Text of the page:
Because this is our faith: to proclaim Jesus Christ, to pray; and third is to be a coherent witness. So we can’t just take one of these three main contents as an act of faith. Together with our identity there should also be the sense of belonging to the Church. I think that our believers today no longer feel in a strong way a sense of belonging to the community. You can’t have a strong identity if you don’t have a sense of belonging.

When you belong to the Church, you need the identity to grow. For this reason, there is prayer. Of course, there is the traditional way of prayer, and this must be known. There is also the prayer of the Church, and this is the liturgical action. And in liturgical action there is the summit with the holy Eucharist.

I think that the New Evangelization should be able to show the necessity of proclaiming the Gospel in a new way, with a new language, and also with new instruments.

But, also, there is the necessity of prayer, because liturgy is a field of the New Evangelization, and also the coherent witness of our style of life. If believers — the priests and [laity] — do not have a coherent style of life, probably there is lack of credibility and people cannot believe us.

How will the new council function? Will it be like the other departments, have plenary meetings and so forth?

You know, evangelization is the task of the Church. The Church was created by Jesus Christ in order to proclaim the Gospel around all the world, in each time and in each age.

For this reason, all the departments in the Curia are engaged in the New Evangelization. We should be able to collaborate first of all with all the departments in the Curia, but essentially also with the bishops’ conferences, because in many countries the bishops’ conferences know very well the situation of the Church and the situation of the culture in the territory.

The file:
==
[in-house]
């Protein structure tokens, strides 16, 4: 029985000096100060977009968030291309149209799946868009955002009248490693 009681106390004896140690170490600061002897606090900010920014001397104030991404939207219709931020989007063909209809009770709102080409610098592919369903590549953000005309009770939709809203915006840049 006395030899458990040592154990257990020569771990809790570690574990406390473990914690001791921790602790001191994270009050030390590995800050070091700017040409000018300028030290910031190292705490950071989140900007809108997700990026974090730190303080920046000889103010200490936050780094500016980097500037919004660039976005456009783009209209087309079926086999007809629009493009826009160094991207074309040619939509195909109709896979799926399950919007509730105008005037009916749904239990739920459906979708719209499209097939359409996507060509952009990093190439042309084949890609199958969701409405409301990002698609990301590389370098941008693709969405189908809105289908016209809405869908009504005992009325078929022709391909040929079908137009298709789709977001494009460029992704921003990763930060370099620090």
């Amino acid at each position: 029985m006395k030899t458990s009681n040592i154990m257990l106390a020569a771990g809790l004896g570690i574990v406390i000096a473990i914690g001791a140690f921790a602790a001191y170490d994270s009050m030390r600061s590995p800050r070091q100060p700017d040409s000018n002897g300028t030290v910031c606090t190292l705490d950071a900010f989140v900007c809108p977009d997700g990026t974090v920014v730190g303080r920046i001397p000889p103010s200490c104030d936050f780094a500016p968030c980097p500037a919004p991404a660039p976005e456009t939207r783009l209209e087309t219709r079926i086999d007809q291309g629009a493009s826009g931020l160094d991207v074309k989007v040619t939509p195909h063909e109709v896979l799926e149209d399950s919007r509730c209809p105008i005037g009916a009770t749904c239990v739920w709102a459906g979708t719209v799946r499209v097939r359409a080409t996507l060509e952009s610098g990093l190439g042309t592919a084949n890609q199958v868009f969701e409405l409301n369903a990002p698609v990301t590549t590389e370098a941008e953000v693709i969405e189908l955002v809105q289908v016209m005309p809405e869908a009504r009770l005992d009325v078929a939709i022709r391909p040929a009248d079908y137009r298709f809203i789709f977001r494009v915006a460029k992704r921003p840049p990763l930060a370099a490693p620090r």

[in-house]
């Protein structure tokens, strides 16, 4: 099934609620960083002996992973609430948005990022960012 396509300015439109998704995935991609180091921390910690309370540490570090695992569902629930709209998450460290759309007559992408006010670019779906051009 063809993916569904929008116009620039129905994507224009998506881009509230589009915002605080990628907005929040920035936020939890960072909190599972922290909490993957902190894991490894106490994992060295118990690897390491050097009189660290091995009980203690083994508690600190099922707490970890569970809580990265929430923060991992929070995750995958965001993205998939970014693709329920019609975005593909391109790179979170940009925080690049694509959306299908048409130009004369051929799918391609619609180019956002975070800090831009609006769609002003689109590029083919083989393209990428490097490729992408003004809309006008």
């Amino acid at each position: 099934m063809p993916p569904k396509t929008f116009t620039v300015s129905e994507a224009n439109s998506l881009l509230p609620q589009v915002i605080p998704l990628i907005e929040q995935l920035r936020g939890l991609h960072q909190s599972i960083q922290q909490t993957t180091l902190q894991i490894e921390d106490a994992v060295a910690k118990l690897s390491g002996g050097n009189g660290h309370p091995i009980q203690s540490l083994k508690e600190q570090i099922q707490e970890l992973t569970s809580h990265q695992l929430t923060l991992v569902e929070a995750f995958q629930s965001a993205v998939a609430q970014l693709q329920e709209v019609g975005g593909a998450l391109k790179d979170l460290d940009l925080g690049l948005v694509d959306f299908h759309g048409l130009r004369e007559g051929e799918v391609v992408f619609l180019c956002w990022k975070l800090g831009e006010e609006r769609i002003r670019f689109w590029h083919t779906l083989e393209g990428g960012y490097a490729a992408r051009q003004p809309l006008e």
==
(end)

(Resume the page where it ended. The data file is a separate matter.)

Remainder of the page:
The Holy Father wrote in his apostolic letter Ubicumque et Semper — the letter that founded the Pontifical Council for the Promotion of the New Evangelization — that in the future each bishops’ conference should be dedicated to the New Evangelization.

The Holy Father announced a synod of bishops to focus on the New Evangelization next year. What is being arranged for that synod, and what are your hopes and plans for it?

The synod is to be dedicated to the New Evangelization and transmission of the Christian faith. My expectation is first of all to show to all the bishops coming to the synod that there is already a richness within the New Evangelization.

Already several groups — communities, associations, parishes — are doing great work on the New Evangelization. The second is my expectation that at the synod we can be greatly helped in addressing the pastoral work of the dicastery, but also to the possibility for all the churches, especially in the Western tradition, to develop concrete pastoral plans for the New Evangelization.

Will it be essentially an opportunity to coordinate New Evangelization initiatives with the local churches?

We won’t just have a role of coordination, but we’d also like to have a role of promoting the New Evangelization. In promoting the New Evangelization, we should have one side responsible for coordination, to coordinate inside and outside Rome, but also to be able to give our minds and hearts to the possibility of offering new knowledge of the necessity of the Gospel.

What is your view of using the new media to promote the New Evangelization? Will you be assisting them in these initiatives?

Any initiatives that can be instruments for the New Evangelization are welcome. The new ones that make use of the Internet and television should be really appreciated.

But let me say also that we can use all new instruments. We can use television; we can use the Internet, iPhones, iPads — everything that we have. But in our history — in 2,000 years of history — the transmission of the faith was always done through interpersonal encounters.

There are always two persons who have a concrete meeting: one who proclaims and is able to do so with credibility because his own style of life is coherent with what he is proclaiming; and then there is the other person who accepts the witness.

Without this interpersonal encounter, I don’t think there is an efficient and coherent transmission of faith. It needs two people. You need to look at the eyes of the other and be able to understand that Jesus Christ is a person.

Our faith is not first of all about content, but rather the content is a concrete person: He is Jesus living within the Church.

Edward Pentin writes from Rome.